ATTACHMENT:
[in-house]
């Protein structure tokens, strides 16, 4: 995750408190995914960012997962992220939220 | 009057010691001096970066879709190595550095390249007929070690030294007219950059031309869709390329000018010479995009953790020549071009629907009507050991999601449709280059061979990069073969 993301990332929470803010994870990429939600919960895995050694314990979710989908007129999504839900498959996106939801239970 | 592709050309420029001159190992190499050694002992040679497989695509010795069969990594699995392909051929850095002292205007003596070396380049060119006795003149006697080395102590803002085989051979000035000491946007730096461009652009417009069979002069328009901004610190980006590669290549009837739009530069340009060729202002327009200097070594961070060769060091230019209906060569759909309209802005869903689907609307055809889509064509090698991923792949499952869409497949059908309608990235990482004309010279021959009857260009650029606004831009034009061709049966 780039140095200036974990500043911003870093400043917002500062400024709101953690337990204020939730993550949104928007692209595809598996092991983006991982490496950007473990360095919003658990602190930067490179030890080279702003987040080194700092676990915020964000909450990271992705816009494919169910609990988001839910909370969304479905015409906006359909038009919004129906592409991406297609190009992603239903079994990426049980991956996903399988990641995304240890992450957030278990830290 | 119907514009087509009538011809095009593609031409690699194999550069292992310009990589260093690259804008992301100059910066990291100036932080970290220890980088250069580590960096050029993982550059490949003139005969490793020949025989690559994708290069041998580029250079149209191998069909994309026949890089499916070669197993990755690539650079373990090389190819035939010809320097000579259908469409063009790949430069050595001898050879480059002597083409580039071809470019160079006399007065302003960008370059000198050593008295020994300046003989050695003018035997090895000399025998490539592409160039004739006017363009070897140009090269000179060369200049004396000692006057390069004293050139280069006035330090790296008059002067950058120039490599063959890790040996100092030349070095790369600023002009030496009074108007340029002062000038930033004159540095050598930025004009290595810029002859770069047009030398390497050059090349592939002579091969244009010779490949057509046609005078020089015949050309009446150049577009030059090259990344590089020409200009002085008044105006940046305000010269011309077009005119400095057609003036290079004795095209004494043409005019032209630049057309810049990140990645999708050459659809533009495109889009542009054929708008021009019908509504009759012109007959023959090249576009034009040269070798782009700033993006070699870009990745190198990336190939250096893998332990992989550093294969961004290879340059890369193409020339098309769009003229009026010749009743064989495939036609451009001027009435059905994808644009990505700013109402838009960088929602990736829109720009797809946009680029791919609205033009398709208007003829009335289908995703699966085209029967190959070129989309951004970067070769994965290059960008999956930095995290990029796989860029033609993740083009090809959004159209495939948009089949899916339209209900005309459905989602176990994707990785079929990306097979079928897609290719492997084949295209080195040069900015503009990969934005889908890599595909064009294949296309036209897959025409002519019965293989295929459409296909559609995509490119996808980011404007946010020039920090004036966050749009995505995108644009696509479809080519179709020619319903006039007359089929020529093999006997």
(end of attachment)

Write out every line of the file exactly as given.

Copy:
[in-house]
């Protein structure tokens, strides 16, 4: 995750408190995914960012997962992220939220 | 009057010691001096970066879709190595550095390249007929070690030294007219950059031309869709390329000018010479995009953790020549071009629907009507050991999601449709280059061979990069073969 993301990332929470803010994870990429939600919960895995050694314990979710989908007129999504839900498959996106939801239970 | 592709050309420029001159190992190499050694002992040679497989695509010795069969990594699995392909051929850095002292205007003596070396380049060119006795003149006697080395102590803002085989051979000035000491946007730096461009652009417009069979002069328009901004610190980006590669290549009837739009530069340009060729202002327009200097070594961070060769060091230019209906060569759909309209802005869903689907609307055809889509064509090698991923792949499952869409497949059908309608990235990482004309010279021959009857260009650029606004831009034009061709049966 780039140095200036974990500043911003870093400043917002500062400024709101953690337990204020939730993550949104928007692209595809598996092991983006991982490496950007473990360095919003658990602190930067490179030890080279702003987040080194700092676990915020964000909450990271992705816009494919169910609990988001839910909370969304479905015409906006359909038009919004129906592409991406297609190009992603239903079994990426049980991956996903399988990641995304240890992450957030278990830290 | 119907514009087509009538011809095009593609031409690699194999550069292992310009990589260093690259804008992301100059910066990291100036932080970290220890980088250069580590960096050029993982550059490949003139005969490793020949025989690559994708290069041998580029250079149209191998069909994309026949890089499916070669197993990755690539650079373990090389190819035939010809320097000579259908469409063009790949430069050595001898050879480059002597083409580039071809470019160079006399007065302003960008370059000198050593008295020994300046003989050695003018035997090895000399025998490539592409160039004739006017363009070897140009090269000179060369200049004396000692006057390069004293050139280069006035330090790296008059002067950058120039490599063959890790040996100092030349070095790369600023002009030496009074108007340029002062000038930033004159540095050598930025004009290595810029002859770069047009030398390497050059090349592939002579091969244009010779490949057509046609005078020089015949050309009446150049577009030059090259990344590089020409200009002085008044105006940046305000010269011309077009005119400095057609003036290079004795095209004494043409005019032209630049057309810049990140990645999708050459659809533009495109889009542009054929708008021009019908509504009759012109007959023959090249576009034009040269070798782009700033993006070699870009990745190198990336190939250096893998332990992989550093294969961004290879340059890369193409020339098309769009003229009026010749009743064989495939036609451009001027009435059905994808644009990505700013109402838009960088929602990736829109720009797809946009680029791919609205033009398709208007003829009335289908995703699966085209029967190959070129989309951004970067070769994965290059960008999956930095995290990029796989860029033609993740083009090809959004159209495939948009089949899916339209209900005309459905989602176990994707990785079929990306097979079928897609290719492997084949295209080195040069900015503009990969934005889908890599595909064009294949296309036209897959025409002519019965293989295929459409296909559609995509490119996808980011404007946010020039920090004036966050749009995505995108644009696509479809080519179709020619319903006039007359089929020529093999006997």